Spring Is Here! Before You Get Wet and Wild, A Few Things to Consider…
Originally published on SexReally.com on April 11, 2011.
When you think of water you may well think of fun and wet—pair that up with sex (also, hopefully, fun and wet) and you have a winning combination, right? Not necessarily. If you are thinking about getting wet and wild in the water, there are a few things you should consider first.
Be Sexy and Safe
No matter where you’re doing it, if you are having sex you should always protect yourself against STIs and unplanned pregnancy. One problem here is that condoms and water don’t always mix. There is a chance that the condom can slip off and when you combine chemicals and hot water it can affect the durability of the condom. So what’s a couple to do?
- It’s a good idea to double up with an effective form of contraception like the IUD or a hormonal method to prevent pregnancy. If you’re using a reliable contraceptive method and want to forgo the condom, make sure it’s with someone with whom you’re in a mutually monogamous relationship and who you know is STI-free.
- Water can wash away a woman’s natural lubrication, so consider using a silicone-based, water-resistant lubricant (check out Ride Silicone, for example) to keep everything slipping and sliding (in a good way).
- If you use a condom, then definitely use a silicone-based, water-resistant lubricant—it’s more comfortable and will make it more likely that your condom stays intact.
Location, Location, Location…
When getting it on in the water, it’s best to stay close to home. Public pools and hot tubs contain more chlorine and chemicals that a private pool or hot tub would. The last thing you want is highly chlorinated water rushing in and out of the vagina – hello infection! If you really want to get intimate in a public setting, let me recommend oral sex. You can still use a condom if somebody’s out of the water, so it can be fun and safe.
Thinking of a lake or an ocean? Salt water and sand aren’t a vagina’s best friend. No matter how careful you think you’re being, oceans and lakes are filled with organisms, dirt, and sand that can get pushed into a vagina – hello infection, the sequel! When it comes to sex on the beach, personally I’d stick with the cocktail. If you insist, make sure you’re on a thick blanket.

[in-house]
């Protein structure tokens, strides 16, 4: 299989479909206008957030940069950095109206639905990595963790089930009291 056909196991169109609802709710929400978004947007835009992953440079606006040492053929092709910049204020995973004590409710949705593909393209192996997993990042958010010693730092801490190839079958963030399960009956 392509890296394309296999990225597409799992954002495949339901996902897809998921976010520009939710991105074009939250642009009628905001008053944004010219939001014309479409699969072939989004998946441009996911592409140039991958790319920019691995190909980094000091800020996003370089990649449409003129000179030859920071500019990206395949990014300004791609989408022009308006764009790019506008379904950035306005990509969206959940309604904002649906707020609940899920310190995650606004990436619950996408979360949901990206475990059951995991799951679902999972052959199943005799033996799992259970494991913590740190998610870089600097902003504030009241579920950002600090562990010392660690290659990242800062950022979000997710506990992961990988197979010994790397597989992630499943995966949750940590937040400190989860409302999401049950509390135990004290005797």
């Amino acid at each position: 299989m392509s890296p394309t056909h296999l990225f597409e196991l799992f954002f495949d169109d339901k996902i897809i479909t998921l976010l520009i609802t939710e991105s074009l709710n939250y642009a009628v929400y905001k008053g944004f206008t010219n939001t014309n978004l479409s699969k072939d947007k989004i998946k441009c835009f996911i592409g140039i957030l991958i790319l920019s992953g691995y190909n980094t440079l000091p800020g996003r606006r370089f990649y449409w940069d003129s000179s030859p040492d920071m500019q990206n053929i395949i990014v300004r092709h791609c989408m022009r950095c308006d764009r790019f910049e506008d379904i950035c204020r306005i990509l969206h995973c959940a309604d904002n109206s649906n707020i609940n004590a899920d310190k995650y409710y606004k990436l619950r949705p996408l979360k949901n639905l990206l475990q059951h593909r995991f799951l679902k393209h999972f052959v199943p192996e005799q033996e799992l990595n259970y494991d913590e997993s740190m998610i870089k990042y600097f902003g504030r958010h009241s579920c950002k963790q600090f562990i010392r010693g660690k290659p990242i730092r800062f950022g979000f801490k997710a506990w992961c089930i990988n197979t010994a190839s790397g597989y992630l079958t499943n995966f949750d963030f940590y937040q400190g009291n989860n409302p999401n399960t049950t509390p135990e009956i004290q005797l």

Tubs and the shower can be fun and should present far less exposure to chlorine or organisms. The only thing to keep in mind is that tubs and showers are slippery and sometimes tiny spaces – I would recommend some anti-slip treads in the shower and maybe some light stretching beforehand.
Different locations might call for different positions, too, so you may want to check out this handy list of suggested "Water Sex Positions" courtesy of Cosmopolitan.
And finally, some myths about sex in the water that must be busted immediately if not sooner:
Myth #1: You can’t get pregnant if you have sex in the water.
False. Truth is that once a man ejaculates into the vagina, those sperm are on a mission to find an egg and fertilize. No amount of water is going to abort their mission. Water is not a method of contraception.
Myth #2: Hot tubs and Jacuzzis are hot, so they prevent pregnancy.
Erroneous. Some people think that the high temperature in the hot tub will kill sperm. Truth is that even though hot temperatures can decrease a man’s sperm count, he is still ejaculating several million of those little guys. It only takes one to fertilize an egg.
Myth #3: You can get pregnant if a man ejaculates into a pool.
Bogus. If a man ejaculates into a pool, it is extremely unlikely that a women will get pregnant. Pools and Jacuzzis have chlorine and other chemicals, so sperm don’t stand a chance for more than a couple of seconds out on their own. If a woman is sitting on the edge of a pool, I highly doubt that the sperm will be able to swim through the water and jump through the air – Free-Willy-style – and land in the vagina. I know that sounds ridiculous but I’m just trying to make a point here.
Myth #4: You can’t get an STI in the water.
Untrue. Truth is that if you are having unprotected sex, you are at risk for STIs regardless of whether you are floating in a pool or not. On the other hand, risk of STIs comes from direct contact with a person, so if there’s no unprotected sexual act of any kind going on, no need to worry about the water.
Got all that? Keep it in mind, go forth, and enjoy the new season!
Danielle DeSilvis is a blogger and sex-positive activist. She holds a Masters in Sexual Health Education and a Masters in Science. Danielle is currently teaching at the university level and pursuing her nursing degree specializing in women’s health. She blogs at The Boom Boom Blog.